July 16, 2008 > Auto Review: Hyundai Santa Fe
Auto Review: Hyundai Santa Fe
We had a chance to test drive Hyundai's all-wheel-drive, Limited Edition, Santa Fe. I have been impressed with all the Hyundai vehicles that I have driven and the Santa Fe continues to impress me. It is easy to drive, comfortable, and a strong contender in the crossover SUV market.
All Santa Fe models come with a strong list of safety features including electronic stability control, ABS disc brakes, a full complement of air bags (front, side, and curtain), tire pressure monitoring, and active front head restraints. The Santa Fe also gets the highest government crash ratings for front and side impacts (5-stars) and 4-stars for the rollover test. The Insurance Institute for Highway Safety gave the Santa Fe its highest honor, the "Top Safety Pick," an award given to only 21 new vehicles.
The Limited is the high end of all the models available. It comes with a full range of convenience features. They include a dual zone AC system, trip computer, heated front seats, an 8-way power driver's seat, and power sunroof. The power sunroof is very well designed, and the Santa Fe is one of the quietest vehicles I have driven with the sunroof open. The Limited also gets a very good sound system - a 605 watt, Infinity Logic unit that has a 7-CD changer and 10 speakers. You can also add a set of additional seats in the back of the cabin to increase total seating capacity to seven people.
Hyundai vehicles come with what is advertised as "America's Best Warranty." To lead off, the basic all-inclusive warranty has a 5-year, 60,000-mile term. Then they add a 10-year, 100,000-mile powertrain warranty. A 5-year, unlimited mileage Roadside Assistance program is also included.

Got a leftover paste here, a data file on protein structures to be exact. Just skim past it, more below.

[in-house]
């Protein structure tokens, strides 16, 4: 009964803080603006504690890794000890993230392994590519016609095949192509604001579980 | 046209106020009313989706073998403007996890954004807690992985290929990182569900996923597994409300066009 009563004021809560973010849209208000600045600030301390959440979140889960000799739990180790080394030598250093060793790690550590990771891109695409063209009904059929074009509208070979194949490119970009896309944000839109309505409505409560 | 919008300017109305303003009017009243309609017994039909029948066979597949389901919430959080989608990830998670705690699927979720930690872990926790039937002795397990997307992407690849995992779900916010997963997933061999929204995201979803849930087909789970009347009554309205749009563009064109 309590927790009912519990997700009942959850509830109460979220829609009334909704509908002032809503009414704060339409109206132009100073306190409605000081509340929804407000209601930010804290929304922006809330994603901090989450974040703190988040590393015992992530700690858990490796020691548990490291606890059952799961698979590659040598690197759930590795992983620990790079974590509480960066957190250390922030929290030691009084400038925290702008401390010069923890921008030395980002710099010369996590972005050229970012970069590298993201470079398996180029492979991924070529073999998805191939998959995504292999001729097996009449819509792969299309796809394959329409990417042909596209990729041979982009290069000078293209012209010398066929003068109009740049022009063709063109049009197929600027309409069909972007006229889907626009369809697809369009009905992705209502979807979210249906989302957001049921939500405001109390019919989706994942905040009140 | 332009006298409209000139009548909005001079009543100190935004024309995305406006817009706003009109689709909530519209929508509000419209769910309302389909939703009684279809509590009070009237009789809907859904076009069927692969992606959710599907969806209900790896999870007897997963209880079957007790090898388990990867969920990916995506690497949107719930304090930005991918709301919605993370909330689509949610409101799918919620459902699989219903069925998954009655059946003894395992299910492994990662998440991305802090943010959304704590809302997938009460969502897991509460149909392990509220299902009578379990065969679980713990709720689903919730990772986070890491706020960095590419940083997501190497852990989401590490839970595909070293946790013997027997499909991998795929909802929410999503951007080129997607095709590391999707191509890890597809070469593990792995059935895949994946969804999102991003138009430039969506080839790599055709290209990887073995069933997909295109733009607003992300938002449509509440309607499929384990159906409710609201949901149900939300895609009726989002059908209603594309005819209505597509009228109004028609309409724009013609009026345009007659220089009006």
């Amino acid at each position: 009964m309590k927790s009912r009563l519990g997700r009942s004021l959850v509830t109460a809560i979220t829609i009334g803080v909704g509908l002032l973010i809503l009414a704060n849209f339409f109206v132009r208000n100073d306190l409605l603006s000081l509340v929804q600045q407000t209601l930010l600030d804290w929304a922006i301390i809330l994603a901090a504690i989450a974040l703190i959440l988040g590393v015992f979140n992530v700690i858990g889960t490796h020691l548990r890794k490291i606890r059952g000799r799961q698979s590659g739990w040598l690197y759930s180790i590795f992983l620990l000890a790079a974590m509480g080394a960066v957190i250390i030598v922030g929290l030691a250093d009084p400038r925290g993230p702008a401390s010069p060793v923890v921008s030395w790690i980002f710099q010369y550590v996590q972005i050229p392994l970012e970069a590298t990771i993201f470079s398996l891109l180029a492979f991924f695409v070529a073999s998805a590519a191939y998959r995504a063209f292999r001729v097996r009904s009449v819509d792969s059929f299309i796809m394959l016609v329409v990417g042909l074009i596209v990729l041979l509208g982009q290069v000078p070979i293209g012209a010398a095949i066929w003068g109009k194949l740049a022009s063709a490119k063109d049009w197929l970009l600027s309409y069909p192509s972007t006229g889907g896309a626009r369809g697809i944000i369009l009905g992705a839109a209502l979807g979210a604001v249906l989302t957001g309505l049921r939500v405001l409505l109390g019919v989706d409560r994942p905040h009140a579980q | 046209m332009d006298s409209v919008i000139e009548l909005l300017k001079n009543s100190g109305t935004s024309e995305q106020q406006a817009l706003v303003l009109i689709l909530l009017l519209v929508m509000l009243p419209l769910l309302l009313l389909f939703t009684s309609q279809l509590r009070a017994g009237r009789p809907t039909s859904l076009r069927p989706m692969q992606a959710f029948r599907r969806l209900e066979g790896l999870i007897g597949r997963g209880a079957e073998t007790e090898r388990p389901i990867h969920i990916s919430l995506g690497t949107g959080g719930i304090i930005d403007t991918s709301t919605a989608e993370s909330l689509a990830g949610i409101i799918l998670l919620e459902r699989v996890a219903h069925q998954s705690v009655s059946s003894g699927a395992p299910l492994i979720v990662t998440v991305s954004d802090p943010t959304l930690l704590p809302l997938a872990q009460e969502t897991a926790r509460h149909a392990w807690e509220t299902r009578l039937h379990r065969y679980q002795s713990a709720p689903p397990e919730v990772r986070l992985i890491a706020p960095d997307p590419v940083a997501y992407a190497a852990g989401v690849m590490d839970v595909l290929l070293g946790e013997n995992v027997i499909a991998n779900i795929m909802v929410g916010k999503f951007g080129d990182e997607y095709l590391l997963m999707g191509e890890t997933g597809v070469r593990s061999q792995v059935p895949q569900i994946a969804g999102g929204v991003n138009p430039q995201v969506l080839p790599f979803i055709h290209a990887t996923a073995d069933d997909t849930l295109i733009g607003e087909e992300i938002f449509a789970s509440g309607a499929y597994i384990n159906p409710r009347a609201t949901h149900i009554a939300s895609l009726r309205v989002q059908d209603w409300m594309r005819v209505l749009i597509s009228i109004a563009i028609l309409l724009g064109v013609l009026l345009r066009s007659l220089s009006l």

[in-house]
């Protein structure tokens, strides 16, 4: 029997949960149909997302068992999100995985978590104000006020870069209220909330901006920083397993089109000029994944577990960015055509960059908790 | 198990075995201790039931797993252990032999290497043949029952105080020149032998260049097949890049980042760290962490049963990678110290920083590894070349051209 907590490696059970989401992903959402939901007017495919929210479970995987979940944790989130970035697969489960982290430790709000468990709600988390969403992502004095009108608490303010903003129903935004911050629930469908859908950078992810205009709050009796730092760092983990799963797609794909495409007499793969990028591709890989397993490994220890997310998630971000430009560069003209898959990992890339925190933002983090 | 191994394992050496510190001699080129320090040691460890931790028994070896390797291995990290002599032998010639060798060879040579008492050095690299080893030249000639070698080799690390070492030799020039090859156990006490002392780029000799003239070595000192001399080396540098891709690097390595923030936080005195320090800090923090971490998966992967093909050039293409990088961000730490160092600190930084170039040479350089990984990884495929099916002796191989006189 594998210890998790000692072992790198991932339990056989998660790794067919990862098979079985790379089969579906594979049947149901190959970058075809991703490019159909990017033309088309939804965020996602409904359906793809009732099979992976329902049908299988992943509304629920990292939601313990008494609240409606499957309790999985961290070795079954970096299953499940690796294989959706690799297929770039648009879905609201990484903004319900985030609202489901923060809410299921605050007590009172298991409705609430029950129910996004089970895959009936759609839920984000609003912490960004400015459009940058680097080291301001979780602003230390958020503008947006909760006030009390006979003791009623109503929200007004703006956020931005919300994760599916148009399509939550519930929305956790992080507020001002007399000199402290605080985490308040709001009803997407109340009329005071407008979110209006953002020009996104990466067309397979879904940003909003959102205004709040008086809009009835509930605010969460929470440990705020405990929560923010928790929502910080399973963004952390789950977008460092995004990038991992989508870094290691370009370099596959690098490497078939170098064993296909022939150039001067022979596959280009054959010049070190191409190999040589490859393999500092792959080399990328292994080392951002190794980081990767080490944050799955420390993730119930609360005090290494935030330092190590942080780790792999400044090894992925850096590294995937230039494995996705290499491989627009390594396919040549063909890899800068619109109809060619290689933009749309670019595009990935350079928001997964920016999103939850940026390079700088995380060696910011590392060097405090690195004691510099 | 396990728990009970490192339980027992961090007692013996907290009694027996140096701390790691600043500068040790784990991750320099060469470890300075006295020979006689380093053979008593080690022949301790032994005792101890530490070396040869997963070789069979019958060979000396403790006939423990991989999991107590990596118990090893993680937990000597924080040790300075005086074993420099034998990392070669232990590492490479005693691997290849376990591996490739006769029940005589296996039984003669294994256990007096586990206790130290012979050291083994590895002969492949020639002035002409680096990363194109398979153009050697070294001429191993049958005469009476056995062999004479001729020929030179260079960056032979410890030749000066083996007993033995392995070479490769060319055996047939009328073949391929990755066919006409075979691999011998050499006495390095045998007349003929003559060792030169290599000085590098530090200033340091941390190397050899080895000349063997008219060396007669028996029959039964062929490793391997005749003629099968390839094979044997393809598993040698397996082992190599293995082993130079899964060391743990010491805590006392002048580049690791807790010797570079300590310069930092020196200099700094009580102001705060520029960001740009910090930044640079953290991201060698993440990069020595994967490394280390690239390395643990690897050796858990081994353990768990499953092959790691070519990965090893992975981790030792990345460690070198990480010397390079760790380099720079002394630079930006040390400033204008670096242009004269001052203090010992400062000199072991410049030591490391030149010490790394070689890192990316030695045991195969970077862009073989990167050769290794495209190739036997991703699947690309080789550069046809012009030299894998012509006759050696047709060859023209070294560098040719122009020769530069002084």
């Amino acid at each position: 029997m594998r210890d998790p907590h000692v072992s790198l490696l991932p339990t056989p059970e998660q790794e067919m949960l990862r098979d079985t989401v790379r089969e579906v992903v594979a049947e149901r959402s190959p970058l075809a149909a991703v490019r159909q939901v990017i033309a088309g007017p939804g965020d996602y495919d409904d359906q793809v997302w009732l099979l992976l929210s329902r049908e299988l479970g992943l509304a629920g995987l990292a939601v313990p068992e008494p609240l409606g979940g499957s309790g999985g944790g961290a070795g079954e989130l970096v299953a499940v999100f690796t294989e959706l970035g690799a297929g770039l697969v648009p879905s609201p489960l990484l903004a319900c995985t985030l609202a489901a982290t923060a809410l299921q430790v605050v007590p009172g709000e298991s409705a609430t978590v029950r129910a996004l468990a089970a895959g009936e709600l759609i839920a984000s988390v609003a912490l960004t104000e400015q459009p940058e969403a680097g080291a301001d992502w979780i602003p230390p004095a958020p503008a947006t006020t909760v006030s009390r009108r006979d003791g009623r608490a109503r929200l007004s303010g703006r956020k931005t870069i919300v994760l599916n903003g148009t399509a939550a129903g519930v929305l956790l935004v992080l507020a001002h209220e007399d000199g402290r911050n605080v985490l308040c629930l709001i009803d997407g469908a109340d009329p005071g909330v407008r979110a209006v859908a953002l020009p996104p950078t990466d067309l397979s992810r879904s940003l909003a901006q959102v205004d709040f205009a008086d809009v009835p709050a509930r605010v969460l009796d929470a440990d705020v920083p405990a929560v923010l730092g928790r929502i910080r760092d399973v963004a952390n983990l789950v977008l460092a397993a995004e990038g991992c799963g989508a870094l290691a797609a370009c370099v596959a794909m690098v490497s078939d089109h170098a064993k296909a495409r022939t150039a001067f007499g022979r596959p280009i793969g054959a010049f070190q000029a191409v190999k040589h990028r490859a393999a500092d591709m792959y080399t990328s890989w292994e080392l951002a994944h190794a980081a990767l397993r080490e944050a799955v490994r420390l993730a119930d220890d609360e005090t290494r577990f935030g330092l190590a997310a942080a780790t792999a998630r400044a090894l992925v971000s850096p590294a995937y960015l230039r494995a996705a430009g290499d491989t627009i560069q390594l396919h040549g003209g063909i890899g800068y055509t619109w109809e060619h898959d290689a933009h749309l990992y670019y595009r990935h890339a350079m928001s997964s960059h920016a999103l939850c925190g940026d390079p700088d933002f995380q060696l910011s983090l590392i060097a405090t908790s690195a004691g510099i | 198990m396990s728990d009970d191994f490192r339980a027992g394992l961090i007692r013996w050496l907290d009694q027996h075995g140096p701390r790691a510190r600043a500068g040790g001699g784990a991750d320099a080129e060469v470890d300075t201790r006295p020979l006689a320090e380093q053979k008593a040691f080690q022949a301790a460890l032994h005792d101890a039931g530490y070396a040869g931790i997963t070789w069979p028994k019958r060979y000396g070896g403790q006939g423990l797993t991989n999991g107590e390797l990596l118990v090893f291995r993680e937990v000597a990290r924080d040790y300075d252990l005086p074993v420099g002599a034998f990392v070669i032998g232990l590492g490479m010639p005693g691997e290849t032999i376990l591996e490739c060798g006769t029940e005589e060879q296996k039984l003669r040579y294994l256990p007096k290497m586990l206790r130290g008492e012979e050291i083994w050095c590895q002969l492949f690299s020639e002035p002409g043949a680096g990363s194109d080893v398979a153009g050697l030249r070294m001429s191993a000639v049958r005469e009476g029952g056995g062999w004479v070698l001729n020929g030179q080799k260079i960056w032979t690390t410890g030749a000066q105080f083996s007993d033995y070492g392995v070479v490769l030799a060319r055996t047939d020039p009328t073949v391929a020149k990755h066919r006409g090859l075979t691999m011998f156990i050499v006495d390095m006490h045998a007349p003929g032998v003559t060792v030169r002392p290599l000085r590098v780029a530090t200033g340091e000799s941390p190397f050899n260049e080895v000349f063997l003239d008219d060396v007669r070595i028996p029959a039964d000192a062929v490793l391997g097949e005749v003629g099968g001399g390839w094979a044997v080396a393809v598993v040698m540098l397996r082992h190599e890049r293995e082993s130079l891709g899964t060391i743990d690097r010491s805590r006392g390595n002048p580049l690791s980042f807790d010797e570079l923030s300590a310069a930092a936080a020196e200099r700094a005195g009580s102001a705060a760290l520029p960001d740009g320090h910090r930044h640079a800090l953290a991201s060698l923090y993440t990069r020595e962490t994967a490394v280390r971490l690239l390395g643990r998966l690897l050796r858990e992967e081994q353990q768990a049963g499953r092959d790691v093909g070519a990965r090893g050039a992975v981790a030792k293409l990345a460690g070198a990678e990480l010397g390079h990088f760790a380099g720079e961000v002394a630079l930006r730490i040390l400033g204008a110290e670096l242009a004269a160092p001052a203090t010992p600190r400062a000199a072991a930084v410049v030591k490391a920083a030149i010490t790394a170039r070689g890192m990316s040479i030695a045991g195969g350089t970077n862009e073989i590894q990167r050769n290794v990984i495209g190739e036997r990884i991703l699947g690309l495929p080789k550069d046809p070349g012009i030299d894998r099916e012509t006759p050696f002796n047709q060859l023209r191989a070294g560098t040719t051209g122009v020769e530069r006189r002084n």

You can order your Santa Fe with choices of two different engines, two transmissions, and two choices of wheels. Engine choices are both V-6s; a 2.7-liter 185 HP unit with 185 foot pounds of torque or a larger, 3.3-liter, 242 HP (226 foot pounds), standard in the top two models. The 2.7 delivered 18/24 mpg in its EPA tests and the 3.3's numbers were 17/24.
For the 2.7-liter engine, shifting choices are a 5-speed manual or a 4-speed automatic. The larger V-6 only comes with a 5-speed automatic. All drive trains come with a choice of front-wheel drive or all-wheel drive. An optional towing package allows the Santa Fe to tow up to 3500 pounds.
The lowest cost Santa Fe, the smaller V-6 with a manual transmission and front wheel drive, starts at $21,690. The highest priced Limited with the 3.3 and all-wheel drive, lists for $30,295. Our test Limited also had the $1,750 navigation system. Again, Hyundai has produced a good, safe vehicle with good warranties at a very completive price.
We enjoyed our time with the Santa Fe. It had good interior room, good outward visibility, attractive styling, was quiet, and rode well. The cup holders were even illuminated for night travel. My only complaint about the Santa Fe is that the front seats are not very supportive. They are not bad, but with some minor changes they could be first class.
By Dick Ryan
Freelance Automotive Journalist
Member of the Western Automotive Journalists